bowl with etching on it

Yard-Sale Bowl Revealed To Be Rare Artifact Worth Up To $500,000

When it comes to yard sales, another man’s trash is another man’s treasure. However, in this case, the yard sale sold a bowl for $35 that turned out to be a rare, 15th-century Chinese porcelain artifact worth up to $500,000. The “exceptional and rare” bowl will be part of the Sotheby’s Important Chinese Art auction in New York on March 17. 

Advertisement

“It was immediately apparent to both of us that we were looking at something really very, very special,” said Angela McAteer, about when she examined the bowl with house expert Hang Yan. McAteer is Sotheby’s senior vice-president and head of its Chinese Works of Art Department. “The style of painting, the shape of the bowl, even just the color of the blue is quite characteristic of that early, early 15th century period of porcelain.” [1] 

Yard-Sale Bowl Is Worth Half a Million Dollars 

The unaware buyer didn’t haggle for the asking price of $35. Afterward, the unnamed man in Connecticut emailed photos of the bowl to Sotheby’s for an evaluation. He must’ve been shocked when the appraisers dated it back to the Ming dynasty in the 1400s. It was worth from $300,000 to half a million. 

Advertisement

It’s always quite astounding to think that it kind of still happens, that these treasures can be discovered,” said McAteer. “It’s always really exciting for us as specialists when something we didn’t even know existed here appears seemingly out of nowhere.” [2] 

The yard-sale bowl is about 6 inches wide with a lotus bud shape. It was decorated with cobalt blue “blossoms of lotus, peony, chrysanthemum, and pomegranate flowers” and “bordered by a band of lotus scrolls around the rim,” with a medallion at the bottom. Only six bowls like this exist. One is in the National Museum of Iran in Tehran; two are at the National Palace Museum in Taipei, Taiwan, and two more are in museums in London, England — the British Museum and the Victoria and Albert Museum.   

Advertisement

Porcelain From the Ming Period 

McAteer notes that the artifact contains “all the characteristics and hallmarks” from the early Ming period, from the distinct design and color to the smooth finish. The experts at Sotheby’s believe it was made during the reign of the Yongle Emperor from 1403 to 1424. At that time, the style of porcelain work was “immediately recognizable, never surpassed, and defining the craft still in the eighteenth century,” according to experts McAteer and Yin.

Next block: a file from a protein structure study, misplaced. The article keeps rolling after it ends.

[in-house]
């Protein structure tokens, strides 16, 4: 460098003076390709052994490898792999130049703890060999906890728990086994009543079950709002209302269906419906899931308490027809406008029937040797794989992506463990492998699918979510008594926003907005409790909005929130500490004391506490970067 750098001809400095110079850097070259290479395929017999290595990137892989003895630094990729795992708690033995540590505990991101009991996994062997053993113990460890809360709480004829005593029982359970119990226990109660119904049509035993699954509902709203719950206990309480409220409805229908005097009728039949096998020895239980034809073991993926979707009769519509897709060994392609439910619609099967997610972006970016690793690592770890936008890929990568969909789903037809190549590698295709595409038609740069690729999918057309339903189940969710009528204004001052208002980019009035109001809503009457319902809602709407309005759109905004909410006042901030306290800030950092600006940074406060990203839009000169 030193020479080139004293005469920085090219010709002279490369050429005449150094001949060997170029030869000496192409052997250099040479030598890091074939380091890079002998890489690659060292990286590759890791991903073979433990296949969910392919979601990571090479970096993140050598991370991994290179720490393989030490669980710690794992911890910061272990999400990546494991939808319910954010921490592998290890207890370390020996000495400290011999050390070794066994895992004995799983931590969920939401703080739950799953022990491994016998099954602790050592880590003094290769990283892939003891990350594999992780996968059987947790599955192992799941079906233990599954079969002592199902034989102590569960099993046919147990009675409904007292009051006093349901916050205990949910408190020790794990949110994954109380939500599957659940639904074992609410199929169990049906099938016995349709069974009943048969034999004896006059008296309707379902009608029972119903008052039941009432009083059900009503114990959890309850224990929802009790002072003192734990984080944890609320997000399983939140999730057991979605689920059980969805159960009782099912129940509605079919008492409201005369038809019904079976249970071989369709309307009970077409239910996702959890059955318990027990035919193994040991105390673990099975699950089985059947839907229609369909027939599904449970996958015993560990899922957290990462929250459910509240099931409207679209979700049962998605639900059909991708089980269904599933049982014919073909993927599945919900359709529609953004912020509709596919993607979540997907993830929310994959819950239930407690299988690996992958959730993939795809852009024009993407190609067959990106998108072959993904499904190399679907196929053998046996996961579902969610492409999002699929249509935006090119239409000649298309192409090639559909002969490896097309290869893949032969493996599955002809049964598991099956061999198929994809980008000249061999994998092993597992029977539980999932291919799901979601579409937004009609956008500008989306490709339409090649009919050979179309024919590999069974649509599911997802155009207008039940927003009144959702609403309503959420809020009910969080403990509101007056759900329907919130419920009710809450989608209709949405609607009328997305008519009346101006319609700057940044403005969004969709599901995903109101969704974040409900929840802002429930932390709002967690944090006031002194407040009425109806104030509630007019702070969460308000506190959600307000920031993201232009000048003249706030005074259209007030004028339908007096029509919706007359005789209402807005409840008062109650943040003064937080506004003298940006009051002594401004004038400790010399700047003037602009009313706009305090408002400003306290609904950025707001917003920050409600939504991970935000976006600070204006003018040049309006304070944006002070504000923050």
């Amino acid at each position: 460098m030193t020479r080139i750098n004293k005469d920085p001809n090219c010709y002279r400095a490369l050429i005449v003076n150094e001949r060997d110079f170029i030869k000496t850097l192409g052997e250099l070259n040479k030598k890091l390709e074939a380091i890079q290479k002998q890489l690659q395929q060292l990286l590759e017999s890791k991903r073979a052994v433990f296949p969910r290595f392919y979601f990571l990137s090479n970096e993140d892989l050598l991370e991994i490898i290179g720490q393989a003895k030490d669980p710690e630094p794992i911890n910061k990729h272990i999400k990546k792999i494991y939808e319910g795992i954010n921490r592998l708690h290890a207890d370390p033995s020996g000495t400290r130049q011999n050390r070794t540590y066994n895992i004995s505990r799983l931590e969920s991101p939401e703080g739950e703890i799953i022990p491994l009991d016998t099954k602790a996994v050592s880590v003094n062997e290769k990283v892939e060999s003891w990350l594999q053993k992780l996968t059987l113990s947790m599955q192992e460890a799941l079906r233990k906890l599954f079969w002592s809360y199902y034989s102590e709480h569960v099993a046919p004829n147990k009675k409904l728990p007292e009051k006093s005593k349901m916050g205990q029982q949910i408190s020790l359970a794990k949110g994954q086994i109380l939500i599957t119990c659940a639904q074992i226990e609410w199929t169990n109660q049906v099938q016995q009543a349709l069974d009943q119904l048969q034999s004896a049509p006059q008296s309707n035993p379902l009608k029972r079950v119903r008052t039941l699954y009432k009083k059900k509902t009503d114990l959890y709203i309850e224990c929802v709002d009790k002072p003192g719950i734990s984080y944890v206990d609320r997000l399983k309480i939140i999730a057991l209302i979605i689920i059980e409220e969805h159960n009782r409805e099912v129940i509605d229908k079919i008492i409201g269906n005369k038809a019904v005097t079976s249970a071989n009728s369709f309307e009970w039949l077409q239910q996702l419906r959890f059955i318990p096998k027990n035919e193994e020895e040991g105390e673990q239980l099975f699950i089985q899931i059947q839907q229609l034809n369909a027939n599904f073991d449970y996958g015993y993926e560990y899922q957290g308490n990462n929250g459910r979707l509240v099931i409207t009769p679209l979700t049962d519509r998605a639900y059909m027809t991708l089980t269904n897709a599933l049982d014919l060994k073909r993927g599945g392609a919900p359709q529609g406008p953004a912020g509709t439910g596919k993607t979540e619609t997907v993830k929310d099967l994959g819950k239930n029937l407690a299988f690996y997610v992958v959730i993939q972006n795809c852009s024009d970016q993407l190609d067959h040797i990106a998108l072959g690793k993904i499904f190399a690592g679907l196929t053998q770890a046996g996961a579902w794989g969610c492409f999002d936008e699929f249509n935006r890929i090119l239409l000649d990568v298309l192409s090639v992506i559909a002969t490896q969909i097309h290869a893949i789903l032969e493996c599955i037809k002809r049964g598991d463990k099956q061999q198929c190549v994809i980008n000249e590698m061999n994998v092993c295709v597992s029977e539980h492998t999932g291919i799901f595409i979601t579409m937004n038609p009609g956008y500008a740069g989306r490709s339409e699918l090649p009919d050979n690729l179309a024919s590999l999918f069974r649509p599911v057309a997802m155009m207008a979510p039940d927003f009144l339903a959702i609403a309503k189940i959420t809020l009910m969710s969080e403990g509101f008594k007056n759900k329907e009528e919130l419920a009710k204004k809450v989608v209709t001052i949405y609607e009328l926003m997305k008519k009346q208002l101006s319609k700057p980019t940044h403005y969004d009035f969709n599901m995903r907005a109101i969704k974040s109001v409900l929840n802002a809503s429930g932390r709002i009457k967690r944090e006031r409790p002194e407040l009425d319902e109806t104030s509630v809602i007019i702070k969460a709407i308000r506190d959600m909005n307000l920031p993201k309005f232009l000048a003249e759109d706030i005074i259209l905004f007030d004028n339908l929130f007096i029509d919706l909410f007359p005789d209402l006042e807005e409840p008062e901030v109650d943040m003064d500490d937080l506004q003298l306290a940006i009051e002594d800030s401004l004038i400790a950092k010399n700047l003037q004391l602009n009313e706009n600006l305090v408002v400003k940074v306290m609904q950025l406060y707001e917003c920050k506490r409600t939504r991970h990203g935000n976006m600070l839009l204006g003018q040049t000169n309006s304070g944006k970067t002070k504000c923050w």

Advertisement

In that era, the court controlled every facet of porcelain from the imperial kilns, from the creation to the distribution. Meaning, porcelain wasn’t traded in the usual markets to the east, Middle East, and Africa. Larger pieces were sold to other countries, but small ones like the bowl were kept in the palace’s collection, where they are mostly found nowadays. 

Advertisement

Frequently, the court destroyed or buried copies of a piece so others couldn’t duplicate them. That is why very few “companions” to the yard-sale bowl still exist. However, the story of how it came to Connecticut centuries later is not known. [3] It is speculated that it became an heirloom in a family unaware of its true value. 

Advertisement

The Artistic Importance of Porcelain 

Reads the catalog note, “In every respect, this delicate bowl is a quintessential Yongle product, made for the court, showing the striking combination of superb material and painting with a slightly exotic design that characterizes imperial porcelain of this period.”  

Advertisement

Despite its ancient history, including ending up at a yard sale, the bowl is in “overall very good condition,” aside from a bit of warping at the rim and a shallow chip. However, the signs of some wear and firing imperfections are considered to be “all consistent with age and type.” [4] 

Advertisement

Nowadays, pottery from the Ming dynasty is extremely valuable. In 2014, a bowl from the 15th century with the distinctive Ming-style won $36.3 million at auction (about $40 million when accounting for inflation). 

Advertisement

The Yongle Emperor really promoted the artistic importance of porcelain,” McAteer said. “He elevated it from being a utilitarian bowl, for example, into a true work of art.” [5] 

Keep Reading: Poor Fisherman Finds Extremely Rare Pearl Worth $330,000 While Searching for Food

Advertisement

Sources

  1. “Bowl Bought at Yard Sale for $35 Turns Out to Be Ancient Chinese Artifact That Could Fetch $500K.” People. Rachel DeSantis. March 3, 2021 
  2. “Chinese bowl sold at yard sale for $35 is actually worth up to half a million.” CBC. Dave Collins. March 3, 2021 
  3. “This $35 bowl sold at a Connecticut yard sale is worth $500,000.” Live Science. Yasemin Saplakoglu. March 6, 2021 
  4. “Yard-Sale Bowl Revealed To Be Rare Chinese Artifact Worth Up To $500,000.” NPR. Rachel Treisman. March 3, 2021. 
  5. “Porcelain Bowl Bought at Yard Sale for $35 Could Sell at Auction for $500,000.” Smithsonian Magazine. Isis Davis-Marks. March 1, 2021 
Sarah Biren
Freelance Writer
Sarah is a baker, cook, author, and blogger living in Toronto. She believes that food is the best method of healing and a classic way of bringing people together. In her spare time, Sarah does yoga, reads cookbooks, writes stories, and finds ways to make any type of food in her blender.
Advertisement